Definition of rock

Slang for the cue ball.

24 Random Essential Billiards Terms

In blackball, a situation where the player cannot see any of the balls she/he wants to hit due to obstruction by other balls or the knuckle of a pocket. The player must call "total snooker" to the referee, which allows a dispensation to the player from having to hit a cushion after contacting the object ball, which is otherwise a foul.
This is a slang term created by Freddy Bentivegna to refer to a cluster of balls on your side of the table that do not lend to easy pocketing in a game of one pocket.
Any shot in which the cue ball or an object ball has to squeeze by (just miss with almost no margin for error) another ball or balls in order to reach its intended target.
When the object ball lies behind another ball which makes it impossible to be struck by the cue with a direct hit.
A natural is an easy shot requiring no side spin. A shot is said to be natural if it does not require adjustments, such as a cut angle, side spin, or unusual force. A natural bank shot, for example, is one in which simply shooting straight into the object ball at medium speed and with no spin will send the object ball directly into the target pocket on the other side of the table.
Describing a shot which requires one or more balls to be played off several cushions, such as an elaborate escape or a positional shot; "he'll have to send the cue ball round the angles to get good position."
This shot is a minimally calculated distressed shot which makes it evident to the opponent you no longer have any hope to winning the game.
This describes a shot in snooker where the cue contacts more than one object ball.
Also lady's aid or girly stick. A denigrating term for the mechanical bridge.
In snooker, the second-highest value colour ball, being worth six points.
The ball required to guarantee victory in a match. Sometimes used figuratively to mean the last difficult ball required (chiefly British and usually used in multi-frame matches, particularly snooker).
For a player to place money for a wager in an openly visible spot (typically on the hanging light above the table, thus the origin of the phrase); this demonstrates that the money is actually present and obviates any need to demand its production from the loser's pocket. "You want to play for 500? Put it up!"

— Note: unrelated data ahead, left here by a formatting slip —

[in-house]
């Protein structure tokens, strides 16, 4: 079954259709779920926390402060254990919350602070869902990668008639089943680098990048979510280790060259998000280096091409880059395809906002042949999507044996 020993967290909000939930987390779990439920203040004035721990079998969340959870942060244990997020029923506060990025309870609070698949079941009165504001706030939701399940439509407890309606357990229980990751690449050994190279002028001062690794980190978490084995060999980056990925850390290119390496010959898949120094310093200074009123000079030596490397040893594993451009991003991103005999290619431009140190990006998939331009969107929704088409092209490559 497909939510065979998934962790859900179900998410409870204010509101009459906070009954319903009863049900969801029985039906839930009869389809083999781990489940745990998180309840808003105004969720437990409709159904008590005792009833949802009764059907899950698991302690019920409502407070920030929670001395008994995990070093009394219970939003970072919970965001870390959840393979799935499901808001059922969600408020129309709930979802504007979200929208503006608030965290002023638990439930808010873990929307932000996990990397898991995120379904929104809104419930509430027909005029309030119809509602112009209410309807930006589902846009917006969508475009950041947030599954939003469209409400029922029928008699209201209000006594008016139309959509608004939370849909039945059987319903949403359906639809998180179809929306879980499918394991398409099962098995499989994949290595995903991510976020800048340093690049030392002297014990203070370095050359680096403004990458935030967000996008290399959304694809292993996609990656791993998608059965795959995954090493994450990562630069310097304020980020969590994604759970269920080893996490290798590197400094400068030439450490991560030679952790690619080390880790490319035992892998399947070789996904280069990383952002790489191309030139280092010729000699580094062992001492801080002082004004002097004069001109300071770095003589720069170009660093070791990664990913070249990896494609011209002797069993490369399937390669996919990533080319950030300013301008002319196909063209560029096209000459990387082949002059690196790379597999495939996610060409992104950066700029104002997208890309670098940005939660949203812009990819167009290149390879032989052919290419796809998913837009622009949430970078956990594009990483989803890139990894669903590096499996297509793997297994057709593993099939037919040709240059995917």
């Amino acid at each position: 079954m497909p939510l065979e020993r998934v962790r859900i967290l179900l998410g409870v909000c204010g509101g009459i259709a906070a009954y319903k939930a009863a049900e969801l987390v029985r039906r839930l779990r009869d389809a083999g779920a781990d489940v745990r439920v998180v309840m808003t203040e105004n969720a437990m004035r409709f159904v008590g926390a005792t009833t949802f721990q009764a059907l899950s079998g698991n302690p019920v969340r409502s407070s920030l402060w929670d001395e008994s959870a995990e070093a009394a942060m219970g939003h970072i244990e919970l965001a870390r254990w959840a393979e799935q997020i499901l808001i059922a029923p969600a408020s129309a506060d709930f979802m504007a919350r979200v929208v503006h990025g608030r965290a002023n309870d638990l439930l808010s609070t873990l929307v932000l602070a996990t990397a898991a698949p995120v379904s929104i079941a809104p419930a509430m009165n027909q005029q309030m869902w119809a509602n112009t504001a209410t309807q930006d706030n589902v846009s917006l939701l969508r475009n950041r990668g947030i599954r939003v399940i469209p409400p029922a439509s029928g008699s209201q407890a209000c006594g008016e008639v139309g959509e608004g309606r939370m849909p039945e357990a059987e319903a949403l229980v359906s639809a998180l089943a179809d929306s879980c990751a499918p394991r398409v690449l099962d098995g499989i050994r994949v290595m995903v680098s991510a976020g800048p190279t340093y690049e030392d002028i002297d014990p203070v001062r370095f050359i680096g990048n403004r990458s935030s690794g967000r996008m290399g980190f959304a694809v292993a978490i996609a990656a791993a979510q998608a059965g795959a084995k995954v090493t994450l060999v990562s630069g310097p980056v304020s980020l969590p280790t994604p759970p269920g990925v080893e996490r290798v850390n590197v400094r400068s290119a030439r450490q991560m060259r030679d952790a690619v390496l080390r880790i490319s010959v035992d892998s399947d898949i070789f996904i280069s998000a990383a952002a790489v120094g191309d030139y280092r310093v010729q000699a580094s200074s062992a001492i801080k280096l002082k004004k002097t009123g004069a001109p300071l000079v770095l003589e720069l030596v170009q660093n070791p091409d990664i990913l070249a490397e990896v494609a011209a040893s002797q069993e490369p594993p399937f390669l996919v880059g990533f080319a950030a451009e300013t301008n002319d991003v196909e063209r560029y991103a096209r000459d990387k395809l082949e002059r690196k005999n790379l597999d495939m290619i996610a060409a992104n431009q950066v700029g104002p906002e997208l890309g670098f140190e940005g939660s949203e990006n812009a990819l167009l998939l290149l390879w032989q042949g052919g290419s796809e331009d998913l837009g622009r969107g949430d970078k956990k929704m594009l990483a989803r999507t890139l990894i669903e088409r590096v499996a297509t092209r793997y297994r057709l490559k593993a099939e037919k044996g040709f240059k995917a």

On a coin-operated bar table, to place one or more coins on the rail, or on the bed of the table under the Template:Cueglosss, as a marker of one's place in line (on queue) to play. "You didn't put your quarters up." And alternative is to put one's name on a list, e.g. on a chalkboard.
A Carom game with lines drawn to form rectangles that restrict play and reduce the potential for high runs.
A common way to keep track of games won when playing for small money is to use a coin that is placed under the rail next to the diamonds on the rail. The center diamond at the head of the table is taken as zero, and each diamond from that is considered to be one game. To go 'around the world' is to beat your opponent so badly that the coin travels all the way around the diamonds on the table.
This refers to how a player is playing on a particular occasion (a player's skill level). If their game is good, then they are at a high speed, but if they are not playing up to their potential, then they are playing at a lower speed.
Sometimes interchangeable with scratch, though the latter is often used only to refer to the foul of pocketing the cue ball. A violation of a particular game's rules for which a set penalty is imposed.
To play a shot with the stroke and speed that makes it easiest to pocket the object ball, even at the expense of sacrificing position.
Also last pocket. A common rule in informal bar pool, especially bar/pub eight-ball, in which the money ball must be pocketed (potted) in the same pocket as the shooter's last object ball (each player may be said to eventually "own" a pocket, for the duration of the game, in which their 8 ball shot must be played if they have already run out their suit). The variant is not extremely common in the United States or the UK, but is near-universal in much of Latin America (where two cue ball scratches are permitted when attempting the 8 ball shot and count as simple fouls, with only a third scratch constituting a loss of game). Last pocket is also common in North Africa. Last-pocket rules require careful position play, and frequently result in bank and kick shots at the 8 ball.
A well calculated successful slop shot that is usually hit a little harder than it should be and results in a pocketed ball or two without any fouls.
This is English that turns into reverse English after contact with the object ball. This will close up the angle on a bank.
Same as solids, in New Zealand. Compare little, small, reds, low, spots, dots; contrast overs.
This is the ball that sits in the front, or apex, position in the rack.
The point in match play where both players (or teams) need only one more game (frame) victory to win the match or race.
The angle at which a ball approaches a rail, as measured from the perpendicular to the rail.